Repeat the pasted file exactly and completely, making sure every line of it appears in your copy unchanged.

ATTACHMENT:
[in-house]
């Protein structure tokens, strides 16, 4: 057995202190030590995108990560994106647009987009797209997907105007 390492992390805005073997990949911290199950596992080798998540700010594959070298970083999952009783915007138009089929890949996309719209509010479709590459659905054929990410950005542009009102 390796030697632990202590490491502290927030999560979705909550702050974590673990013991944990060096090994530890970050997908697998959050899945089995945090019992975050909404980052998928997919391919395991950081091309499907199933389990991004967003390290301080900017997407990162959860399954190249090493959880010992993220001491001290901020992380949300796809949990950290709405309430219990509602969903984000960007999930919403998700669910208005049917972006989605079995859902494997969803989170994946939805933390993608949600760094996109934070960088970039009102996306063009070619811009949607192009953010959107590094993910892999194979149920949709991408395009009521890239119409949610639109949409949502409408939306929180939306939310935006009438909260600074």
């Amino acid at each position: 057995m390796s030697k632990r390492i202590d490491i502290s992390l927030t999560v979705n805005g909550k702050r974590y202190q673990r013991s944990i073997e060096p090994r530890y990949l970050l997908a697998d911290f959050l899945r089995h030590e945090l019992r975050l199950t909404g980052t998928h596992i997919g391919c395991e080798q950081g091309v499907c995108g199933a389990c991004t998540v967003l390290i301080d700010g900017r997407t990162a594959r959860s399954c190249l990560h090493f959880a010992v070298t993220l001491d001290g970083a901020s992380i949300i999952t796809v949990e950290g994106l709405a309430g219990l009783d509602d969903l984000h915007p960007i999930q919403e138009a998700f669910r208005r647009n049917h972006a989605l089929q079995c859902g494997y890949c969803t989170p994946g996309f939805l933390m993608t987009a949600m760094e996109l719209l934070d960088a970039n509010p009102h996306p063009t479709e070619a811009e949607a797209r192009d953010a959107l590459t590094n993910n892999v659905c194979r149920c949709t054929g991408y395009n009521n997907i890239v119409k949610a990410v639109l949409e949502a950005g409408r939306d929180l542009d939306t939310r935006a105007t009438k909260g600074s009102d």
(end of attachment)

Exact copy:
[in-house]
């Protein structure tokens, strides 16, 4: 057995202190030590995108990560994106647009987009797209997907105007 390492992390805005073997990949911290199950596992080798998540700010594959070298970083999952009783915007138009089929890949996309719209509010479709590459659905054929990410950005542009009102 390796030697632990202590490491502290927030999560979705909550702050974590673990013991944990060096090994530890970050997908697998959050899945089995945090019992975050909404980052998928997919391919395991950081091309499907199933389990991004967003390290301080900017997407990162959860399954190249090493959880010992993220001491001290901020992380949300796809949990950290709405309430219990509602969903984000960007999930919403998700669910208005049917972006989605079995859902494997969803989170994946939805933390993608949600760094996109934070960088970039009102996306063009070619811009949607192009953010959107590094993910892999194979149920949709991408395009009521890239119409949610639109949409949502409408939306929180939306939310935006009438909260600074």
């Amino acid at each position: 057995m390796s030697k632990r390492i202590d490491i502290s992390l927030t999560v979705n805005g909550k702050r974590y202190q673990r013991s944990i073997e060096p090994r530890y990949l970050l997908a697998d911290f959050l899945r089995h030590e945090l019992r975050l199950t909404g980052t998928h596992i997919g391919c395991e080798q950081g091309v499907c995108g199933a389990c991004t998540v967003l390290i301080d700010g900017r997407t990162a594959r959860s399954c190249l990560h090493f959880a010992v070298t993220l001491d001290g970083a901020s992380i949300i999952t796809v949990e950290g994106l709405a309430g219990l009783d509602d969903l984000h915007p960007i999930q919403e138009a998700f669910r208005r647009n049917h972006a989605l089929q079995c859902g494997y890949c969803t989170p994946g996309f939805l933390m993608t987009a949600m760094e996109l719209l934070d960088a970039n509010p009102h996306p063009t479709e070619a811009e949607a797209r192009d953010a959107l590459t590094n993910n892999v659905c194979r149920c949709t054929g991408y395009n009521n997907i890239v119409k949610a990410v639109l949409e949502a950005g409408r939306d929180l542009d939306t939310r935006a105007t009438k909260g600074s009102d």